(London, Bloomsbury, hb 1995, pb 1996)
‘I never meant to tell this story. Even now, twenty years after the event, I feel a cringe of shame. Mad love, they call it, amour fou, except mad became bad and that’s when our troubles began.’
The time is 1969: the days before seatbelts and responsibilities when ‘love’ meant sex on the back seat of a Renault Gordini and older men (especially French older men) brought a frisson of danger to adolescent lives.
Janey Wilcox, nineteen, a student in Bordeaux, meets Georges Delvaux at an all-night party that ends with sunrise over the ocean. The poet Rimbaud has sparked in her a sense of revolt. First love prompts her reinvention. From the instant they meet, she is drawn to Georges because he reminds her of Jean-Paul Belmondo in Jean-Luc Godard’s cinematic classic, Breathless (À bout de souffle). Dark secrets lie hidden in his past; her family will never approve. ‘He made me feel a stranger to myself. That can be comforting, you know.’
Jennifer Potter captures the taste and feel of emotional recklessness, that first surge of power in love. Her haunting new novel can be read as a thriller of the heart and savoured as a deliciously fine work of fiction.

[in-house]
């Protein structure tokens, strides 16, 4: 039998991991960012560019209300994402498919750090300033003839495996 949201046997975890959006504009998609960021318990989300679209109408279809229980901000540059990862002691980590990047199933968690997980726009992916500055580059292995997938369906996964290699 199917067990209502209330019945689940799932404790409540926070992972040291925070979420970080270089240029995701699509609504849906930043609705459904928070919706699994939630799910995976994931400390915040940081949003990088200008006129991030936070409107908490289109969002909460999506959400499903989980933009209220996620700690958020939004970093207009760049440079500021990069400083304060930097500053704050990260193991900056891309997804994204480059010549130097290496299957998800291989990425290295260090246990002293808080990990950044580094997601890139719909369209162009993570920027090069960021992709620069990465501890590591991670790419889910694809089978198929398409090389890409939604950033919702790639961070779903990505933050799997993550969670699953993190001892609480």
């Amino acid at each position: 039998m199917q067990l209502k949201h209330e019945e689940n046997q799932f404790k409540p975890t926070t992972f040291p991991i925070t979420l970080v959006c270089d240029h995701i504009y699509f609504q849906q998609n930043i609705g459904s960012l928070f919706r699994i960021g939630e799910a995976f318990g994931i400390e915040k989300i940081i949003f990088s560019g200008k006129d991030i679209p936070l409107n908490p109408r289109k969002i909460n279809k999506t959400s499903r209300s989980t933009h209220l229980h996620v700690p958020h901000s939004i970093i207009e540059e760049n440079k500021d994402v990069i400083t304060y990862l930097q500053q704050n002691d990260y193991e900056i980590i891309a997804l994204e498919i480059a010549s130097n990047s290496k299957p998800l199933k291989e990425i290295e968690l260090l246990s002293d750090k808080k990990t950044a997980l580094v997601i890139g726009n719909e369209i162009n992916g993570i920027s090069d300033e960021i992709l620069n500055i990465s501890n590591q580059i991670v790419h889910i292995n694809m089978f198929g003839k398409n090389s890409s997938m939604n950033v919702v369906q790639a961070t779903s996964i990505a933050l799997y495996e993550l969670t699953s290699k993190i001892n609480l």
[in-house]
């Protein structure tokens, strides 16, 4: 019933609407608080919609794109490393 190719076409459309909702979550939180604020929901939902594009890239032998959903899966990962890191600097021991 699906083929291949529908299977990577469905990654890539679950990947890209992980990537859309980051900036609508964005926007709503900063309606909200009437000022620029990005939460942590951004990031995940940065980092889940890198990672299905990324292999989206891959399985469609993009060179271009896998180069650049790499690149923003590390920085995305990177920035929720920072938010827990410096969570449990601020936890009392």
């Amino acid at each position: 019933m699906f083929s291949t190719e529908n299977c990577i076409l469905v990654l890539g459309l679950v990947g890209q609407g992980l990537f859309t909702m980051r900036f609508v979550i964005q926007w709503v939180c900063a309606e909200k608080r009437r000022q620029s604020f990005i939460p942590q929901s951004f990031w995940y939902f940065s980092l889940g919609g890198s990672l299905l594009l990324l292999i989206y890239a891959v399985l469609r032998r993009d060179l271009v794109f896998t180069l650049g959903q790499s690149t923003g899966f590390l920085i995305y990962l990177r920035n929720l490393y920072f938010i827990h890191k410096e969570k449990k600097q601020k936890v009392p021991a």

‘After Breathless returns again and again to illusory, extraordinary happiness. Janey’s driven solipsistically for sexual experience and thrill, and her pleasure comes at Georges’ expense. Some of Potter’s best writing is in these raw, uncomfortable passages.’
‘This is a fantastic novel – sexy, romantic, risky and funny.’
‘An alluring film noir tinge of squalor and criminality echoes through the story: like those movies you remember with a pang, this is a novel to make you keep faith with how you used to feel.’